Waksman Institute Director Honored at Celebration of Achievement

Richard McCormick, University President, congratulated Messing for his numerous accomplishments in research, as well as his leadership at Rutgers. To mark the occasion, McCormick unveiled the official portrait of the Director, which will join those of Waksman’s great leaders: Selman Waksman, Oliver Lampen and David Pramer. Aaron Shatkin, Director of the Center for Advanced Biotechnology and Medicine, Robert Goodman, Executive Dean of Agriculture and Natural Resources, and Jay A. Tischfield, Director of the Human Genetics Institute, joined the celebration to salute Messing with words of praise and stories from their years of working together.

Messing has been University Professor of Molecular Biology and the Director of the Waksman Institute since 1985, over a quarter-century.  In 2009, he became the first holder of the Selman A. Waksman Chair in Molecular Genetics.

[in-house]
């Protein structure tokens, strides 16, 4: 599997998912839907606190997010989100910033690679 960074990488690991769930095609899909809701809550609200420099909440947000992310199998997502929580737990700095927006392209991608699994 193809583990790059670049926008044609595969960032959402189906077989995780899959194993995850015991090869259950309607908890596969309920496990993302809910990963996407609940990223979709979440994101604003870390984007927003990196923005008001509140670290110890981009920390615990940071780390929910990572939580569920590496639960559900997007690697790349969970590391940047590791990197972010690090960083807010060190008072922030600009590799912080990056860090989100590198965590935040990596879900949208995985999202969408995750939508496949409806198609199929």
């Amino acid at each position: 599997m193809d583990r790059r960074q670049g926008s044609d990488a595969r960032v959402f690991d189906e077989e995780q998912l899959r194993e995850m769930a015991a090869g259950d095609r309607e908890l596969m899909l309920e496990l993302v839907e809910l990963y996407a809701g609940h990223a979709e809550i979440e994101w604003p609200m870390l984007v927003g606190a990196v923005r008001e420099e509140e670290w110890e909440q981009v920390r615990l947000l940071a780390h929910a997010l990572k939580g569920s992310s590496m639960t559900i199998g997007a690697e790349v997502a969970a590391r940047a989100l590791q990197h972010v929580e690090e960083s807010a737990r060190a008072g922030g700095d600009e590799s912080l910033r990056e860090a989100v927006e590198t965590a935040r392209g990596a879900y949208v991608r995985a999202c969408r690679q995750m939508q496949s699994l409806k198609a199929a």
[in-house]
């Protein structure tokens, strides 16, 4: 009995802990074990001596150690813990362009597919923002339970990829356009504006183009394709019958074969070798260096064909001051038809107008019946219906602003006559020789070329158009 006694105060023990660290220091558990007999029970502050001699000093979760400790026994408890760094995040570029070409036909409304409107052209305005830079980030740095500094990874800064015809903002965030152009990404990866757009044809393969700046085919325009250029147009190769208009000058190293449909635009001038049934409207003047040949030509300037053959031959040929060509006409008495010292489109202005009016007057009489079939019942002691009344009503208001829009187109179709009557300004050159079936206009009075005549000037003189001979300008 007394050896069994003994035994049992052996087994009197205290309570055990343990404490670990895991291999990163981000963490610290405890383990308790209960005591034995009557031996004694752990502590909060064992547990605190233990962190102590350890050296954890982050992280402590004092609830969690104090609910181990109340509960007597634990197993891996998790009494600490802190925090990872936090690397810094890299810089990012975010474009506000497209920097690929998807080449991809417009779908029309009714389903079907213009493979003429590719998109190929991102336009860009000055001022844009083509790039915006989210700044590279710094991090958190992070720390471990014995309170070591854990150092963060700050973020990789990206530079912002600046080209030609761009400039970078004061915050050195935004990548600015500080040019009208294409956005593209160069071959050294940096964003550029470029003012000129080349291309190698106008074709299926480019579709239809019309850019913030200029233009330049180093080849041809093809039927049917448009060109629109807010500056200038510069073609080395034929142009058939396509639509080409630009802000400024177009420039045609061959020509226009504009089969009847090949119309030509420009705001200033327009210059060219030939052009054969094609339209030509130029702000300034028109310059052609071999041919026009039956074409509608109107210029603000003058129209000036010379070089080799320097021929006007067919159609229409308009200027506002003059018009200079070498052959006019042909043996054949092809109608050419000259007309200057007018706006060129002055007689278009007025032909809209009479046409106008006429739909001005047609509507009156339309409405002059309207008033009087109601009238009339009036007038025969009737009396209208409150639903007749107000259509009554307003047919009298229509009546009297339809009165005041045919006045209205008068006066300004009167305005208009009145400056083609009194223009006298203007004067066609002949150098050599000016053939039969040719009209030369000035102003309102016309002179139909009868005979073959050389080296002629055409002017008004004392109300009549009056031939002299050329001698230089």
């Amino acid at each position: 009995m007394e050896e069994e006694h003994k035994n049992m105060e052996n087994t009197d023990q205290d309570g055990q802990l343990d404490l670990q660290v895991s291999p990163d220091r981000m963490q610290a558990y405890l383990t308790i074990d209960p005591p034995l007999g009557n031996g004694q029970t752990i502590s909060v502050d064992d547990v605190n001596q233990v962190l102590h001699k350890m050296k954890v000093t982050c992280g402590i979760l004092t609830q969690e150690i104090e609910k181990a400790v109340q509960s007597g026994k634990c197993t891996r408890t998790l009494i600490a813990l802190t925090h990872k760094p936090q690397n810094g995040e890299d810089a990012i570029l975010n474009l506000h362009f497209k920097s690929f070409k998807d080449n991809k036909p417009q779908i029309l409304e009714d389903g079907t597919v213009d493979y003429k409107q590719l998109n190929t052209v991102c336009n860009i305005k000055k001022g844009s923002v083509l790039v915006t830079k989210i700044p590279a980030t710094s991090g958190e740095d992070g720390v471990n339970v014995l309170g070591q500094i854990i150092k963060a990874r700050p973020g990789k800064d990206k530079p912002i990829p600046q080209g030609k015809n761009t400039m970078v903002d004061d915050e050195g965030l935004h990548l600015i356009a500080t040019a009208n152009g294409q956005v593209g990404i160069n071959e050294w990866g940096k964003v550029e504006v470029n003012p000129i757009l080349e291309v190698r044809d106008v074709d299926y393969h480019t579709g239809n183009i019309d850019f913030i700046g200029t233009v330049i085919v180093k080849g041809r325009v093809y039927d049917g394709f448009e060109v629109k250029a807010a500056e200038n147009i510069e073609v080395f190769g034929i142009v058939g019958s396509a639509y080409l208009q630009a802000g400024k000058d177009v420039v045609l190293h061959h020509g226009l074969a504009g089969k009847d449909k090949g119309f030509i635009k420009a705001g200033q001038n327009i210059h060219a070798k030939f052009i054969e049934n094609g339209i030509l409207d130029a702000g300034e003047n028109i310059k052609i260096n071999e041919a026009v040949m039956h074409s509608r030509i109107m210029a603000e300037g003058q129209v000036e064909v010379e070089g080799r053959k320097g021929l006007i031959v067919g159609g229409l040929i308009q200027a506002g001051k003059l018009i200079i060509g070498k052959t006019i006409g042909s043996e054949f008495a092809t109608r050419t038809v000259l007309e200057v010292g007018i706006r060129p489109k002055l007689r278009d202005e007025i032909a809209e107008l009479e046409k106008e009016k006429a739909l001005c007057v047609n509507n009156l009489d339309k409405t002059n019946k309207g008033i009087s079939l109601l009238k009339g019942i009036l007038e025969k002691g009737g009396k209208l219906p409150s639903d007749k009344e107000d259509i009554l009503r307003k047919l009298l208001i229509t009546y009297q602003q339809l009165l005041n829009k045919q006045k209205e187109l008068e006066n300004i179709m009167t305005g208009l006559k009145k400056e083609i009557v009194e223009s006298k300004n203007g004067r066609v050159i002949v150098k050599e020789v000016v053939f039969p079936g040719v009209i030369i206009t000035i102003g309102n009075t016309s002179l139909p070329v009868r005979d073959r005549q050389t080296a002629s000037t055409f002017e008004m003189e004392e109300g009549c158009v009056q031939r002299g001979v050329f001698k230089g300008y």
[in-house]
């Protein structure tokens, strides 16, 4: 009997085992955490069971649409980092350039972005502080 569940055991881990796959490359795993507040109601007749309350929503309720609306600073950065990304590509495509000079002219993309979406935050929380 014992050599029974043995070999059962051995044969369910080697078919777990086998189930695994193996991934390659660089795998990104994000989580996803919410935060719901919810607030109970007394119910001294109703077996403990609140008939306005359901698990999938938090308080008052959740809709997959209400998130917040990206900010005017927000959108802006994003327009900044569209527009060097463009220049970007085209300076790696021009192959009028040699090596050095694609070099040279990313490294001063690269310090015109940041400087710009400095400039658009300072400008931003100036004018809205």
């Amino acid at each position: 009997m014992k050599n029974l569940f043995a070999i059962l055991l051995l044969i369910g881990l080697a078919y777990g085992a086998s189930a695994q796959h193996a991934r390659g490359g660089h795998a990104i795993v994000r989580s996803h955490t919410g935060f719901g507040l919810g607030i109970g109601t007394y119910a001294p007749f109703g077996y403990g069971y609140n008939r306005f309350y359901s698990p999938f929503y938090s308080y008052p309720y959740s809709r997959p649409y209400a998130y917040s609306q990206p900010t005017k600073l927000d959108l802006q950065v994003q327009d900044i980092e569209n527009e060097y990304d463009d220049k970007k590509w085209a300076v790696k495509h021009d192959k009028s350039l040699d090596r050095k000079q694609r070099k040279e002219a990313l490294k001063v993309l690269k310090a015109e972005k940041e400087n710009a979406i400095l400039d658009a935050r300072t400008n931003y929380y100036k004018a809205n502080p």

During his tenure at Rutgers, Messing has played a pivotal role in the Life Sciences. He was instrumental in the creation of the Center for Advanced Biotechnology and Medicine, the Biotechnology Center for Agriculture and the Environment, the Division of Life Sciences in the School of Arts and Sciences, the Department of Molecular Biology and Biochemistry, and the Department of Genetics.

Messing is the creator of path-breaking methodologies in molecular biology that have become part of the standard repertoire of the life sciences. These techniques include whole-genome (“shotgun”) sequencing and important aspects of DNA cloning, functional genomics, and protein engineering.His work has had a tremendous impact on science, medicine, industry, and society. Messing’s innovations were so influential that his publications became the most frequently cited ones in all sciences for the entire decade of the 1980s.

Over the years, Messing has earned prestigious honors and worldwide acclaim. In 2007, he was inducted as a member of the German Academy of Sciences Leopoldina, the oldest scientific association in continuous existence in the world. In addition to his early work in molecular biology, Messing has recently focused on plant genetics and alternative bio-energy sources. He is well known for the studies of grass genomes and his laboratory has contributed to the sequencing of rice, sorghum and maize.